The global picture

The World Economic Forum introduced the Global Gender Gap Index in 2006. It is a framework for measuring gender-based disparities in four areas – Economic Participation and Opportunity, Educational Attainment, Health and Survival, and Political Empowerment. It is published annually and tracks progress made against these important indicators. The 2018 report reveals that the Global Gender Gap score is currently 68%. This means that, on average, there is still a 32% gap to close. The most equal country is Iceland, followed by the other Nordic countries. But somewhat surprisingly, Rwanda and Namibia are in the top 10, which makes South Africa’s position all the more indefensible. 

South Africa has the nineteenth smallest gender gap out of 149 countries. However, this overall ranking belies a much poorer standing on two of the four dimensions. Our aggregated score is buoyed up by strong results in Political Empowerment and Health and Survival. When it comes to Educational Attainment we rank 72 out of 149 countries, and even worse in Economic Participation – 91 out of 149, with a score of 64.5% gender equality. Clearly we have a long way to go to attain the equal rights envisaged by the authors of our Constitution.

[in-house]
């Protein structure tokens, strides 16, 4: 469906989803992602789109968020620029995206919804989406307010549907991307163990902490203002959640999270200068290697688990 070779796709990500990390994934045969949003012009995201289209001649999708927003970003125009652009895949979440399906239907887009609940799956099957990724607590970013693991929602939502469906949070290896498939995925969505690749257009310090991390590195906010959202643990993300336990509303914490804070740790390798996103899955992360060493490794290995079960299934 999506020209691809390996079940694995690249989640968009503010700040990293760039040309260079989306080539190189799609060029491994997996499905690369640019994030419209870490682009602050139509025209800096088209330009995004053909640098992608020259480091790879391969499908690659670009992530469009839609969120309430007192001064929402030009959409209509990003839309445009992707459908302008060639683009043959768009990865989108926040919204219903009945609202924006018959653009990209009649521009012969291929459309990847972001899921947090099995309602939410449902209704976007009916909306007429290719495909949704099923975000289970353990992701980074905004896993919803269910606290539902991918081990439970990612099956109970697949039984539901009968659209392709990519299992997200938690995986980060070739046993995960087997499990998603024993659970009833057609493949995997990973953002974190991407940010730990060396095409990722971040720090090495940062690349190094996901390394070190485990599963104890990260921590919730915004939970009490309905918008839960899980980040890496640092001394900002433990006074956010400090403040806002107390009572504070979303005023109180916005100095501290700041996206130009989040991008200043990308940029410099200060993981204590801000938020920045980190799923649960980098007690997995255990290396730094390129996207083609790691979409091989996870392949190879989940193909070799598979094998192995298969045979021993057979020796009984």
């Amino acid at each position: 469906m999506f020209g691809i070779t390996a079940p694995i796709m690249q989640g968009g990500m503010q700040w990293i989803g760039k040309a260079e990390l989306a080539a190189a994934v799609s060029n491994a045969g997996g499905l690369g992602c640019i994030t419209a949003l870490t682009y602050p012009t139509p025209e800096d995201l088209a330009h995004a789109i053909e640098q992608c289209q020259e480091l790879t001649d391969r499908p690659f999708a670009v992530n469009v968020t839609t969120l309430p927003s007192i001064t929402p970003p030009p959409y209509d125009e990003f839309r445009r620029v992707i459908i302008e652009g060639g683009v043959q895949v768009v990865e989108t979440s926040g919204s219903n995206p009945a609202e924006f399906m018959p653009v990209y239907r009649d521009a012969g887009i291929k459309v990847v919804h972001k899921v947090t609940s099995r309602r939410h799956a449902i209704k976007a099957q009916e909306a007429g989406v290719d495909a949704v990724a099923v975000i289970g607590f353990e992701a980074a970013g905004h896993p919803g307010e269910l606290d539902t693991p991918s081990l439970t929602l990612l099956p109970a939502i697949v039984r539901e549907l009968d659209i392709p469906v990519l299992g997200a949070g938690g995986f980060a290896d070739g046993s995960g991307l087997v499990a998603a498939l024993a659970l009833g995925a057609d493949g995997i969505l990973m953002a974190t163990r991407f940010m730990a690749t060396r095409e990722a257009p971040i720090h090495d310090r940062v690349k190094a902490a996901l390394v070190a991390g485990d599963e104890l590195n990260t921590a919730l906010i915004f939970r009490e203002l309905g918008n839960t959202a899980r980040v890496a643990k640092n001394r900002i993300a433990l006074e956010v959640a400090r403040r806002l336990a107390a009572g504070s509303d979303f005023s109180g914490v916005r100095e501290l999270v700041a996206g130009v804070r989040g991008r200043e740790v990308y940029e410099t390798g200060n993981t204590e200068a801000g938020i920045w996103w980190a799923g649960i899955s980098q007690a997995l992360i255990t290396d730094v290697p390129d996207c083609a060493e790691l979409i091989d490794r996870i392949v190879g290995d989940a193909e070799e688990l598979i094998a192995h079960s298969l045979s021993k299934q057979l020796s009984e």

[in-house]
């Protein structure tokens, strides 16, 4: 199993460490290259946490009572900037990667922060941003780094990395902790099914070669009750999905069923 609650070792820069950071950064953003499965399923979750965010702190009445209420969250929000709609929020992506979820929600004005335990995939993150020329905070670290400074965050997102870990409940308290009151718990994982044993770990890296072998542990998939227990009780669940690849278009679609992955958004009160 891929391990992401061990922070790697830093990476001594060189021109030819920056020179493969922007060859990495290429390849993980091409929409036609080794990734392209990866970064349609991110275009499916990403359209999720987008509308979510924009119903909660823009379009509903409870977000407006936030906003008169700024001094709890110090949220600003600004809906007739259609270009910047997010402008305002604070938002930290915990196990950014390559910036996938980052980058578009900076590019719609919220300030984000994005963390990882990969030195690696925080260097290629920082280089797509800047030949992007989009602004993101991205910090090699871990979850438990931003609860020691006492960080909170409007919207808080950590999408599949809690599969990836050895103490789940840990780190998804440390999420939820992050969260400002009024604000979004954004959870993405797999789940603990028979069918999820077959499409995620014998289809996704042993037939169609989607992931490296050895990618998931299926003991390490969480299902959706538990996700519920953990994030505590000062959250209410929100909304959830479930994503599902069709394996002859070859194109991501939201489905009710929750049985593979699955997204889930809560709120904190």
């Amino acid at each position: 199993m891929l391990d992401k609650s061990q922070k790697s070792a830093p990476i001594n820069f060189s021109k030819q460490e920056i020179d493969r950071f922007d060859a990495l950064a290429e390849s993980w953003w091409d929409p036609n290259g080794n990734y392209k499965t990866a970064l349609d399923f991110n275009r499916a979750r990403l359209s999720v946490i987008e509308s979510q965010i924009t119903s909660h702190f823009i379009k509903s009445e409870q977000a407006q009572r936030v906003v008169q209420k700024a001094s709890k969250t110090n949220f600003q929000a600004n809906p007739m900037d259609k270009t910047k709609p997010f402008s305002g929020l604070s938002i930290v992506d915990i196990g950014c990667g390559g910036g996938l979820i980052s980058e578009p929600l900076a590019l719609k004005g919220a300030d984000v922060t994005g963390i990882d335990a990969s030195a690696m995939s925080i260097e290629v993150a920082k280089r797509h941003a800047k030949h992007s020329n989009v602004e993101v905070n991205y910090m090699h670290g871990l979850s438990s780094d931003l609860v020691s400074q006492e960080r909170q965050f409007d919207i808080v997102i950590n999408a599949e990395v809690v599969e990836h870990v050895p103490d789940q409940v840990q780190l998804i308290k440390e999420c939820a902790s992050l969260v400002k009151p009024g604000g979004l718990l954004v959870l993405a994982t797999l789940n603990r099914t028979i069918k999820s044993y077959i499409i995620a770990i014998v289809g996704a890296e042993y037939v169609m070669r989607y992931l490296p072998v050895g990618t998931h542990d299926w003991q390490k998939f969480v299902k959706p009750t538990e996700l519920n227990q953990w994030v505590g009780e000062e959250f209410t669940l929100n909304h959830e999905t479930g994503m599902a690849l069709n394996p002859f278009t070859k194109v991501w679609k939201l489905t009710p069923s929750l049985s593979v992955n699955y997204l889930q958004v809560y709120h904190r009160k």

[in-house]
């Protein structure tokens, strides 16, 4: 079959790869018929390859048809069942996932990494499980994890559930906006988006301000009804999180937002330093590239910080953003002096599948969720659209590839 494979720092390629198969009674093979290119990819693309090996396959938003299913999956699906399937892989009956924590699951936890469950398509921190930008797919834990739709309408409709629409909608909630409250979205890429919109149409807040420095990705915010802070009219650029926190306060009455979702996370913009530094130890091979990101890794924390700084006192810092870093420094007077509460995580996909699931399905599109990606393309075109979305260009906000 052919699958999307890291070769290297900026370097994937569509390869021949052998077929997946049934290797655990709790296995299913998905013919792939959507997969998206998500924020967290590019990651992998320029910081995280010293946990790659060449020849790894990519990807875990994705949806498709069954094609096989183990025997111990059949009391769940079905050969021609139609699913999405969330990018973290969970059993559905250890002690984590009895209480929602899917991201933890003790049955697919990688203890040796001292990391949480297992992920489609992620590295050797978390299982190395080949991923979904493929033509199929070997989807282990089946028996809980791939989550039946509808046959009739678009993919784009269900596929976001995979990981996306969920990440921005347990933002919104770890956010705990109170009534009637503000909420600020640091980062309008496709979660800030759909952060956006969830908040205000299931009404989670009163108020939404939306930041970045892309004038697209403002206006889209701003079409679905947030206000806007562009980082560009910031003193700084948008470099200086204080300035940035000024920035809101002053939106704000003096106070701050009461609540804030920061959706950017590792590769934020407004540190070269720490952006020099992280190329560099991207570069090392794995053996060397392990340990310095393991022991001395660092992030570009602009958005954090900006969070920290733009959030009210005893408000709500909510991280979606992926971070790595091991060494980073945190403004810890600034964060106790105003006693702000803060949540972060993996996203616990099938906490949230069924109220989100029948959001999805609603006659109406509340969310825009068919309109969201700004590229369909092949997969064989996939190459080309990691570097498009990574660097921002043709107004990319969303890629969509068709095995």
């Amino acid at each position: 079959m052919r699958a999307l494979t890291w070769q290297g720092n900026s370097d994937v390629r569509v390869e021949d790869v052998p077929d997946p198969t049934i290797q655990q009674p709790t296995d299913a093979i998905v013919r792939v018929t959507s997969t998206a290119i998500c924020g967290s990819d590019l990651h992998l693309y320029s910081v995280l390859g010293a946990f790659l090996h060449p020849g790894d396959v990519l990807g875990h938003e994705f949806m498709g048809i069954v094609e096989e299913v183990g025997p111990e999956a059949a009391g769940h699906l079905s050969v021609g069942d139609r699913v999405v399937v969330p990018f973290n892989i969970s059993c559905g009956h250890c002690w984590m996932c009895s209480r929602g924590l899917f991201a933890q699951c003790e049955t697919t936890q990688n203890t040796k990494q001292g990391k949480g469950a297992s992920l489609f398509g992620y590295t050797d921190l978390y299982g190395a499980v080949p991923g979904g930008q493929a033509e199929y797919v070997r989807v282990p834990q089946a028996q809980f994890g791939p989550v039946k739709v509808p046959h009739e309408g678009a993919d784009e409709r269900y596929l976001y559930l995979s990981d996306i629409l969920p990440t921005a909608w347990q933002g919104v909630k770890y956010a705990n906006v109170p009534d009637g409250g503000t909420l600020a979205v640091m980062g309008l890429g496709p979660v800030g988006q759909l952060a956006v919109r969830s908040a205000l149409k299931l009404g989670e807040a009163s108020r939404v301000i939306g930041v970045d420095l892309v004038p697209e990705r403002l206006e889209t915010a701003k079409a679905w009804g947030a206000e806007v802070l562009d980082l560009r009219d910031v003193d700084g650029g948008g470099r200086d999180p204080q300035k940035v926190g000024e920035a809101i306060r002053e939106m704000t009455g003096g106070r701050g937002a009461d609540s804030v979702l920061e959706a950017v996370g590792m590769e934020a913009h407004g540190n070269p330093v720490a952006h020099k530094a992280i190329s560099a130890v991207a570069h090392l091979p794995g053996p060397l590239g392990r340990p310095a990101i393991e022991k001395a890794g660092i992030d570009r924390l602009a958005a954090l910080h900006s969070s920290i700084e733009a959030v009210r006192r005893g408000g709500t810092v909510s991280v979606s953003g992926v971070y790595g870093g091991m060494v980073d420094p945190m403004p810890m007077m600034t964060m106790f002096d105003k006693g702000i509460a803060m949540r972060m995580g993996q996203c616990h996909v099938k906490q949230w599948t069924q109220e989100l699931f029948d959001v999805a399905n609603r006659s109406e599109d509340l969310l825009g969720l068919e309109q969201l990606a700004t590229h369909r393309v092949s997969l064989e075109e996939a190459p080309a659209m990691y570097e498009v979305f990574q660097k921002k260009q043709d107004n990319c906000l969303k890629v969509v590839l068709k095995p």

Public vs. private sector

It probably comes as no surprise to find that the private sector is less equal than the public sector. After all, it would be harder for government to justify defying its own equal opportunity legislation. However, it needs to do more to see that laws are upheld. Labour law expert Bridgette Mokoetle says that women are often denied opportunities with excuses such as lack of work experience. Laws and policies that exist to ensure equal pay for equal work are not adequately enforced.

Differences top and bottom of the spectrum